by Wayne Blank
Arad was well-known in early Bible History:
"When the Canaanite, the king of Arad, who dwelt in the Negeb, heard that Israel was coming by the way of Atharim, he fought against Israel, and took some of them captive." (Numbers 21:1 RSV)
Arad was later conquered by the Israelites under Joshua:
"And these are the kings of the land whom Joshua and the people of Israel defeated on the west side of the Jordan, from Baal-gad in the valley of Lebanon to Mount Halak, that rises toward Seir and Joshua gave their land to the tribes of Israel as a possession according to their allotments, in the hill country, in the lowland, in the Arabah, in the slopes, in the wilderness, and in the Negeb, the land of the Hittites, the Amorites, the Canaanites, the Perizzites, the Hivites, and the Jebusites ... the king of Arad." (Joshua 12:7-8,14 RSV)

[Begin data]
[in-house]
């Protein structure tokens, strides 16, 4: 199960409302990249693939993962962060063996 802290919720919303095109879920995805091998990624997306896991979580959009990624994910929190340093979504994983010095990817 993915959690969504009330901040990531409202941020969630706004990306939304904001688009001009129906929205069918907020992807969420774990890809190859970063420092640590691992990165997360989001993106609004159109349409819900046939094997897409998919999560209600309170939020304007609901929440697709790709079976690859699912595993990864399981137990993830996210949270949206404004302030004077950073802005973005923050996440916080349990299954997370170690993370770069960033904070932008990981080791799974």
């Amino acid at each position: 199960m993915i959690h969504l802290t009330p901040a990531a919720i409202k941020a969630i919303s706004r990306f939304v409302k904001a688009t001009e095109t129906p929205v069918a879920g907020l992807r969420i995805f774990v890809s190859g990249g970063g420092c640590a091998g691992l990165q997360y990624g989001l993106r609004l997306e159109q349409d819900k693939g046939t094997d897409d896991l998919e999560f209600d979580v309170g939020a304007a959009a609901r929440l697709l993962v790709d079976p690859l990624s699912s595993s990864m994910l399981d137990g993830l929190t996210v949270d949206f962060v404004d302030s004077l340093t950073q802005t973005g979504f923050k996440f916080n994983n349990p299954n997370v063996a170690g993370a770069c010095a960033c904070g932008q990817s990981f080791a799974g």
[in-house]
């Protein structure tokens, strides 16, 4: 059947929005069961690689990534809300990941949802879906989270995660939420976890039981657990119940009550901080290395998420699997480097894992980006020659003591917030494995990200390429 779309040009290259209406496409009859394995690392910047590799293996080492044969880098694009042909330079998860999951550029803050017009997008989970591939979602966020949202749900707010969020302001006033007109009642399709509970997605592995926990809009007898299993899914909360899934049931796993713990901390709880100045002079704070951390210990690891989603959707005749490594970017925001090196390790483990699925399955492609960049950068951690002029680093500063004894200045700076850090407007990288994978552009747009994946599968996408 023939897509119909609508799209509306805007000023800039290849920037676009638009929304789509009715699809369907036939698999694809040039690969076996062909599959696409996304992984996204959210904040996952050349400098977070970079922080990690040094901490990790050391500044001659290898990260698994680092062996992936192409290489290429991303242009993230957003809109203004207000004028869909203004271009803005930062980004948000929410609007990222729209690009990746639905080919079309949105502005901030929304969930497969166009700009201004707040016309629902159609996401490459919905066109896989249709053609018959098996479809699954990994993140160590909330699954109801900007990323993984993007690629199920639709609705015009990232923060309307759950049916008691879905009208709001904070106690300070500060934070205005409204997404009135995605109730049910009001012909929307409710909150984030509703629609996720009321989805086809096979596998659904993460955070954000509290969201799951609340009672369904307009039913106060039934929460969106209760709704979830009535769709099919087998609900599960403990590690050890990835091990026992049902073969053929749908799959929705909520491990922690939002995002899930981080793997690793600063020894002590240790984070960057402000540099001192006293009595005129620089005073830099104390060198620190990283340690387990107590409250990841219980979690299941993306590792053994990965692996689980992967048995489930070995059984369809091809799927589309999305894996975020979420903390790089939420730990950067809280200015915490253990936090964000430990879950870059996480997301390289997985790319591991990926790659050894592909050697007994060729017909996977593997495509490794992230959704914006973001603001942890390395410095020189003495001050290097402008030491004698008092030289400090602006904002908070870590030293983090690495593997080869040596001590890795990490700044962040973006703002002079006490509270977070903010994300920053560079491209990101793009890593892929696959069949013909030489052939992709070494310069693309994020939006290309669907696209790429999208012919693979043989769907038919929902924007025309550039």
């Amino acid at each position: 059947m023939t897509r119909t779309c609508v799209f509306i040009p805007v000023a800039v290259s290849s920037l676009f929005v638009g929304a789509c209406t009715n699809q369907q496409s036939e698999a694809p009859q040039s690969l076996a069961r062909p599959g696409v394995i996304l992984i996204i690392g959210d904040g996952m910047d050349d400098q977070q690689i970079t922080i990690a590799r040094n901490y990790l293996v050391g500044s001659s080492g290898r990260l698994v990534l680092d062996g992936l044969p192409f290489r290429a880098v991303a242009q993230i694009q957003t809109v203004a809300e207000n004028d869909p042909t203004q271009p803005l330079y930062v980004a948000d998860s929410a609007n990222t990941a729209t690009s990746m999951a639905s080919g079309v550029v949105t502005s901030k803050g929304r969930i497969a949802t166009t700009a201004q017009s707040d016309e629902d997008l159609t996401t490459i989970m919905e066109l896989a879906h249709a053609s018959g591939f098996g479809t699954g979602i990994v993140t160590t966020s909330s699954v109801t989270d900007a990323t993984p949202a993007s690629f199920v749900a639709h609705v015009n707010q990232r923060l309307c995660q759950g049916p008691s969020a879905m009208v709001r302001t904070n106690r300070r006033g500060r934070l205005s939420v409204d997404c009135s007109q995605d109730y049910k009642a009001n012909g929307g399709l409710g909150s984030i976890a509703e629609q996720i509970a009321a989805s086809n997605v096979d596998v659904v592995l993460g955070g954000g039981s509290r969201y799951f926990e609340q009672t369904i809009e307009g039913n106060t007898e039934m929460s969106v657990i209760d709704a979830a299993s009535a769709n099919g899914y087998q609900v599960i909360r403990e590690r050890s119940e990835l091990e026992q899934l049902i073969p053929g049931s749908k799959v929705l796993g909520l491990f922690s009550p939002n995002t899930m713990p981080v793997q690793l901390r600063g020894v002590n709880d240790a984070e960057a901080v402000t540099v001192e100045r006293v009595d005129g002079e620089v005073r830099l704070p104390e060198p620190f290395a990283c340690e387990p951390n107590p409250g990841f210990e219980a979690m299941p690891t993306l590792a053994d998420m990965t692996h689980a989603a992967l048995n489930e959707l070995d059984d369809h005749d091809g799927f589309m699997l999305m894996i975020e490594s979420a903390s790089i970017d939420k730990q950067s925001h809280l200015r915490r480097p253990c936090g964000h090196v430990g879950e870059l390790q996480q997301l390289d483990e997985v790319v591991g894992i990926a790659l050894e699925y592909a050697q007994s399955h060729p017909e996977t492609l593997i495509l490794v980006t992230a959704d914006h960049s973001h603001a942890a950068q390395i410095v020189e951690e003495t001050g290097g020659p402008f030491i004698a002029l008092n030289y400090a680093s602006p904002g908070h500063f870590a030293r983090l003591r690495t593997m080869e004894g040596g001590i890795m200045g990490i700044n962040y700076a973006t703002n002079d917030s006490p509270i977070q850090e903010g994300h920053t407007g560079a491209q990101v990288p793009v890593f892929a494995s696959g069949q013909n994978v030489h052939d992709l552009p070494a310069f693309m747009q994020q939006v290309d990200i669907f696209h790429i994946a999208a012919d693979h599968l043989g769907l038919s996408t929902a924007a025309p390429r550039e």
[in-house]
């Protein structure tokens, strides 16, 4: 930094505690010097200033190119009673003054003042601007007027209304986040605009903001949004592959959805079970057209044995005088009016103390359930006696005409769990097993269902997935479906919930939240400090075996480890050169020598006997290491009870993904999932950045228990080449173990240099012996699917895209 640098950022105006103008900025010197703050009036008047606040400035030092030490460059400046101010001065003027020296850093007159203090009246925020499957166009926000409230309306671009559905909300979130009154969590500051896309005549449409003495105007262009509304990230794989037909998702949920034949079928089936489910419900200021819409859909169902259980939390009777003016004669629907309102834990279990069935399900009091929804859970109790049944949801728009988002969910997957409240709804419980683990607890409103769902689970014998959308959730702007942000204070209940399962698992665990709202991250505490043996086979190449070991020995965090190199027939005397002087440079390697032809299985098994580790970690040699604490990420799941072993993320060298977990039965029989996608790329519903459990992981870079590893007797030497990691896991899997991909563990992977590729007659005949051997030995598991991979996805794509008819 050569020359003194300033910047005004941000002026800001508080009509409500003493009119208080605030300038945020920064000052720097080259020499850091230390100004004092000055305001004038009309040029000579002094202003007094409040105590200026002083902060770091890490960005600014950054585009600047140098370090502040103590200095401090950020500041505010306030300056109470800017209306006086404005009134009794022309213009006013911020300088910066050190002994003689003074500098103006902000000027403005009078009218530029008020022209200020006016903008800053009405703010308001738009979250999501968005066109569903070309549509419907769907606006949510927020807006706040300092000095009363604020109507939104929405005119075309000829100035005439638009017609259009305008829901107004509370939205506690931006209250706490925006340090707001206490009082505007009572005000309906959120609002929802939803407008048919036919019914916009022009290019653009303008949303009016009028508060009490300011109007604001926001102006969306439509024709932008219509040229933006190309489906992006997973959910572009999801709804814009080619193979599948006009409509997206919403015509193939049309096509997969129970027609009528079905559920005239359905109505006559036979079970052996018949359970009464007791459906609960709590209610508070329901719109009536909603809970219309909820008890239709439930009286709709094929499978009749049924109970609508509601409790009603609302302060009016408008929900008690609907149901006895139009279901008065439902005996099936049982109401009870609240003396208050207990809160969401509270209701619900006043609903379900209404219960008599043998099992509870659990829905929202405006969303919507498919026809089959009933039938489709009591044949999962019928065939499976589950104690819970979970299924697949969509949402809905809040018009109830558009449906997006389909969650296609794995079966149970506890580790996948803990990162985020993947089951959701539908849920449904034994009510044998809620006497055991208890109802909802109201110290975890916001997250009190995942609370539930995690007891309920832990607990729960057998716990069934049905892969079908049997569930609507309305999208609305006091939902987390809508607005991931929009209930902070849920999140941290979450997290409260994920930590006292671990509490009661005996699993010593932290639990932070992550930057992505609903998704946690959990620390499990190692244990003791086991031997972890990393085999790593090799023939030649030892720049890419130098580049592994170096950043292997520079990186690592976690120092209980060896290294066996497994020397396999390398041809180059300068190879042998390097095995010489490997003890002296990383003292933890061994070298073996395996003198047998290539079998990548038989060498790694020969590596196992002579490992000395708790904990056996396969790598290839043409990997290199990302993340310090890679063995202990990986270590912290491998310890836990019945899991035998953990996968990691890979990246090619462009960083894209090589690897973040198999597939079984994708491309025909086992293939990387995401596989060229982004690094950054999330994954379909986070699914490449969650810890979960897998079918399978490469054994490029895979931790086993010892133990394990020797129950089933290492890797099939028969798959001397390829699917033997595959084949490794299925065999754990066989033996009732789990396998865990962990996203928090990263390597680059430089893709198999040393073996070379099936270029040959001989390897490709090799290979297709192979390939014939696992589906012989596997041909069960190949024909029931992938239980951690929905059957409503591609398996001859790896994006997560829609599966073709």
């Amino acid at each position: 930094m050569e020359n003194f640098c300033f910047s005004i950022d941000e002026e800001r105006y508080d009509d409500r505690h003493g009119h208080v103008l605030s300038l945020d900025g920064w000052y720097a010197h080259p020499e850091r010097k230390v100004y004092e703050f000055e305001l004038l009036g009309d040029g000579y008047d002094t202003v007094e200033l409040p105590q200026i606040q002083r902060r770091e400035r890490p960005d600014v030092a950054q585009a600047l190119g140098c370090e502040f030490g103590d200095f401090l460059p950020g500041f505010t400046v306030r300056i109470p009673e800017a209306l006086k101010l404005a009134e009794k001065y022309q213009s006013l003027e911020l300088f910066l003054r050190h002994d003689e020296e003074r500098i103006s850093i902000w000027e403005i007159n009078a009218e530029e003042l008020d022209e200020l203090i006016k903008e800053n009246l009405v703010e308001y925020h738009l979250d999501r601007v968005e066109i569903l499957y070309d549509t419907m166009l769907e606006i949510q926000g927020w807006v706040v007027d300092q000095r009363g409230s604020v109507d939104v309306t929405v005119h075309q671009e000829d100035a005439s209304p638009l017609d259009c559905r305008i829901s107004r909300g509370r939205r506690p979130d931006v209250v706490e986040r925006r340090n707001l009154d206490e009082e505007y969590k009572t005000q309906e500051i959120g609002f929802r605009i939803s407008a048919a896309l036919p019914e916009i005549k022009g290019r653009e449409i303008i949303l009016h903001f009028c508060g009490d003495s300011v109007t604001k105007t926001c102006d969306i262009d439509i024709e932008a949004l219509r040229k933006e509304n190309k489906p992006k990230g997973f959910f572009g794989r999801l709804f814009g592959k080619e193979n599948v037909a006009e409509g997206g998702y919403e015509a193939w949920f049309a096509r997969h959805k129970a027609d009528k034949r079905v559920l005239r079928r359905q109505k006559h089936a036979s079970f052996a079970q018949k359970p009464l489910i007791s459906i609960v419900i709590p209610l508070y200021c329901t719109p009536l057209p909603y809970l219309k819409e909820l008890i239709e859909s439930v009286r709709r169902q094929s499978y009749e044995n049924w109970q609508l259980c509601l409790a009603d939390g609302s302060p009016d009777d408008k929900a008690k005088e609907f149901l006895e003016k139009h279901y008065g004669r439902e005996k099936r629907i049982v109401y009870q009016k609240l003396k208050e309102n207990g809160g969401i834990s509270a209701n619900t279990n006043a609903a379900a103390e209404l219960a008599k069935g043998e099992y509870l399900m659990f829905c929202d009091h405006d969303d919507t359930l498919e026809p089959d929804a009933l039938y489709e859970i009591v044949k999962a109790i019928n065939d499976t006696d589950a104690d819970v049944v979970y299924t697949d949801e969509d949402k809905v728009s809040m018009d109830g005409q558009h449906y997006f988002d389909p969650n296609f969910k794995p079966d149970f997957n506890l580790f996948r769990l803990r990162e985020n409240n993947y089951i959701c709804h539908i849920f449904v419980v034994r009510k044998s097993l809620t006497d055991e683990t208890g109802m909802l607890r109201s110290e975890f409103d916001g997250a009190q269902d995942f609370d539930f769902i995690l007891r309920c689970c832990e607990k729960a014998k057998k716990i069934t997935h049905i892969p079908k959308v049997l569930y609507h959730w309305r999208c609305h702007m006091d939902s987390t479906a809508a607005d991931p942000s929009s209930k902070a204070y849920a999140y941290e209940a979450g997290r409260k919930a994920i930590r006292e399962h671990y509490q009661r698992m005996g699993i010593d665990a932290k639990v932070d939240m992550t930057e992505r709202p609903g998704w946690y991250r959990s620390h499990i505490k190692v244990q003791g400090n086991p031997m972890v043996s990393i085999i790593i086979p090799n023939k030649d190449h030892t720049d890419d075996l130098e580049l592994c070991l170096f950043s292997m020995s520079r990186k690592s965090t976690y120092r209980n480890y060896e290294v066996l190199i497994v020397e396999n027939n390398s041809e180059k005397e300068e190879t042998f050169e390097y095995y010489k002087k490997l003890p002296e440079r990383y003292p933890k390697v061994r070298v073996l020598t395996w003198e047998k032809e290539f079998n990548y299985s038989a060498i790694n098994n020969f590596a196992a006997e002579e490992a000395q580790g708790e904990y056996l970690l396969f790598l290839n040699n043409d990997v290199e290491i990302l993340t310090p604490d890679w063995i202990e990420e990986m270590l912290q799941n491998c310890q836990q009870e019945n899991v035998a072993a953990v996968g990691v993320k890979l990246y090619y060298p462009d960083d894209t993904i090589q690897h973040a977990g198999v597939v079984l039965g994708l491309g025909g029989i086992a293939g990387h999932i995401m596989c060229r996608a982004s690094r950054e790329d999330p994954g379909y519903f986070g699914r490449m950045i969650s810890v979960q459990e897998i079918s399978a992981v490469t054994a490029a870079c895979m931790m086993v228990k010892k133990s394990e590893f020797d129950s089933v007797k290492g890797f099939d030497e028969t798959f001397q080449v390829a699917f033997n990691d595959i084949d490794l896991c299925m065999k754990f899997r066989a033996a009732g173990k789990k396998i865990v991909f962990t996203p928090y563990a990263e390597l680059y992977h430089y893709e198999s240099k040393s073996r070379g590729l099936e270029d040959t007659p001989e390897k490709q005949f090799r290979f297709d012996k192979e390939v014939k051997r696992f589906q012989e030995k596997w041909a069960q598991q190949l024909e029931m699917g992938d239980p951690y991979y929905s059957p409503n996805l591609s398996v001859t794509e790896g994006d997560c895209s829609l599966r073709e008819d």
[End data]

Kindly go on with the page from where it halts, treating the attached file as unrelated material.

The Kenites later settled there also:
"And the descendants of the Kenite, Moses' father-in-law, went up with the people of Judah from the city of palms into the wilderness of Judah, which lies in the Negeb near Arad; and they went and settled with the people." (Judges 1:16 RSV)
The modern-day city of Arad is located about 5 miles / 8 kilometers from the ruins of the ancient city. The first settlement occurred in 1921 by veterans of the "Zion Mule Corps," a Jewish unit of the British Army from the First World War, but it was not successful due to lack of fresh water. A water pipeline later did make habitation possible, and Arad became a residence for mineral resources employees from the Dead Sea Works.
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